oil: the view at 30,000 feet

Oil is either a very complex subject or a very simple one.

There’s a wide variation among various types of oil, the kinds of input a given refinery can process, the politics/stability of the countries that provide the different grades of oil to the market, and the regulatory regimes in different countries where refined oil products are used.

Nevertheless, there are general patterns that can be of investment significance.

In particular, I think it’s at least possible that we’re entering a period of extended oil price weakness, due to slow economic growth in the US, and to a lesser extent in the EU, plus the sharp rise in unconventional oil production in the US.

Here’s why:


In the short run, oil supply is relatively invariant.  Major oilfields are very expensive long-term projects designed to bring large deposits of subterranean oil to the surface.  Once the oil starts flowing, it can’t be stopped without risking major damage to the oil reservoirs.  This could mean a lot of extra drilling to reach now-isolated pockets of crude.  So capping wells to reduce supply generally isn’t done.

Same with oil demand.  In the absence of large price moves,  people will continue to use transportation fuel in the same way.  Industrial processes won’t change.  So this major portion of demand is pretty much locked in.  And until a shockingly large heating bill comes in the mail, people won’t turn the thermostat down.

Because both supply and demand are relatively inflexible, small changes in either can result in large changes in price.  We saw this a few years ago when oil spiked above $150 a barrel as desperate users bid up the price of scanty supplies.  But the opposite could equally well occur:  panicked producers, running out of storage space to put barrels of crude customers don’t want, offering large discounts to get someone to take them off their hands.

On the supply side, OPEC is the largest factor, accounting for about a third of world output.

On the demand side, the US is the world’s largest, and most profligate, petroleum consumer.  We use 20% of the world’s oil while representing less than 4% of the globe’s population.  As I invariably try to work into the conversation, the US is also the only developed country not to have an energy policy that promotes conservation.   The intent has been to protect an inefficient domestic auto industry that ended up imploding in the last recession anyway.  One unintended effect has been to help preserve OPEC’s immense economic power.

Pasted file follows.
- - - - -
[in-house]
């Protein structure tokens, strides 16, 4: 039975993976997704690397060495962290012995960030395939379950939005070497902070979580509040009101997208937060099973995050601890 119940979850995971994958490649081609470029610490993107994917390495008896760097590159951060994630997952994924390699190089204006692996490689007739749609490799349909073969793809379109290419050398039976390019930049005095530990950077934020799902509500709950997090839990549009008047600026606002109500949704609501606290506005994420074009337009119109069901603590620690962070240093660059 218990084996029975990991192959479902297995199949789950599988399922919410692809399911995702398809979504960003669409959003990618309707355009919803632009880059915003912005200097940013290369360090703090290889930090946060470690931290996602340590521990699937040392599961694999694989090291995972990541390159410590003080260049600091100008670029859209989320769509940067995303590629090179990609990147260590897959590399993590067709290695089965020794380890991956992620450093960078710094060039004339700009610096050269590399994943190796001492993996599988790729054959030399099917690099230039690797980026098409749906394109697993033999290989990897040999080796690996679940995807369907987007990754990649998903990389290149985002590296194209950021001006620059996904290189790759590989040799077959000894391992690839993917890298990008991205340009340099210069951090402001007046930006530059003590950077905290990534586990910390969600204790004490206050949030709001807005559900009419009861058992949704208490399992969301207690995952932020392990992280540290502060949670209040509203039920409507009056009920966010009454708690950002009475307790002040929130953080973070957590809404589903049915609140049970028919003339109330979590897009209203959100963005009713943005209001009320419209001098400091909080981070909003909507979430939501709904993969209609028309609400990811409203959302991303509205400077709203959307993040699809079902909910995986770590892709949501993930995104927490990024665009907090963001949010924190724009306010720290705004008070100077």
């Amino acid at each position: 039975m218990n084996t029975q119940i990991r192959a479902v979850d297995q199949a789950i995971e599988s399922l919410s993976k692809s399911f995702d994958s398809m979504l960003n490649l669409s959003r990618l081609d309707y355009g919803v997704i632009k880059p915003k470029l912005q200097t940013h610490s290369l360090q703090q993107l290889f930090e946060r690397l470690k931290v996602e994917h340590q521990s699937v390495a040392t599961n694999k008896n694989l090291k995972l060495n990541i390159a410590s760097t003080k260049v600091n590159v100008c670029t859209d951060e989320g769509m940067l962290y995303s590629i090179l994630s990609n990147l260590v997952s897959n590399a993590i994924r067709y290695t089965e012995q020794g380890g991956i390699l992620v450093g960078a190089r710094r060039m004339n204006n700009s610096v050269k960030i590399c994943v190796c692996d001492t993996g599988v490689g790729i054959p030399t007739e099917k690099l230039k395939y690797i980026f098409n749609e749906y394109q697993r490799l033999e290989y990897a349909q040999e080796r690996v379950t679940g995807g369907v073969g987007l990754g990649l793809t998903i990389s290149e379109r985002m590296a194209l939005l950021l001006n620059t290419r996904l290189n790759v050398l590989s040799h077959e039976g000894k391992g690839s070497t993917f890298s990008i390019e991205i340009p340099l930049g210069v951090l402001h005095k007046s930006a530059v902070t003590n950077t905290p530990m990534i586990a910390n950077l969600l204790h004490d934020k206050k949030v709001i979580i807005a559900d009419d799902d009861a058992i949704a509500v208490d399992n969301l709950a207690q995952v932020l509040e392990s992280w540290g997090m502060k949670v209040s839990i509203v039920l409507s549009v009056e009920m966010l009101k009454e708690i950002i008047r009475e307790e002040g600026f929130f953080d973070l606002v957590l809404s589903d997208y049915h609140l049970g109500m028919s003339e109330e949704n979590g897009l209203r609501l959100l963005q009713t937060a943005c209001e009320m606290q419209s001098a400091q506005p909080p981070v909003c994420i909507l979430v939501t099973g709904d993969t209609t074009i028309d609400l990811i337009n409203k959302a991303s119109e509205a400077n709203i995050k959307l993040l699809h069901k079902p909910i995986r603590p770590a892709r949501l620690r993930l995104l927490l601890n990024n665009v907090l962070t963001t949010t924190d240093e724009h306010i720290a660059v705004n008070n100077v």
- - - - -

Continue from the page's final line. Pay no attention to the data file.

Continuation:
shale oil

What’s new in the supply/demand story is coming out of the US.  It’s the rapid rise in production of shale oil, which has lifted total US crude output from 5 million barrels a day in 2008 to just shy of 9 million now–with at least another one million b/d gain likely over the next year.

Arguably (read: this is what I think, but have no definitive evidence for), the main reason oil prices haven’t been spiking up despite turmoil in the Middle East is the steady new flow of US crude from places like North Dakota.

The International Energy Agency has just pared a bit from its estimate of oil demand over the coming year, based on slowdown in the EU.  Large-scale purchases of new, more fuel-efficient cars in the US may begin to put a lid on domestic gasoline consumption, which is the biggest part of US oil usage.  China, the #2 world oil user, with about half the consumption of the US, is also growing a bit more slowly than anticipated.

Will all this be enough to tip the world oil supply/demand balance in favor of oversupply (and significantly lower prices)?  Who knows?   …but maybe.


…a shot in the arm for stocks generally (other than the oils).  Lower gasoline prices would mean higher discretionary income for ordinary Americans, which would be a plus for mass-market consumer stocks.

Bet on this?   …no.  Just something to think about, to consider what we’d buy if signs of a weakening oil price began to emerge.


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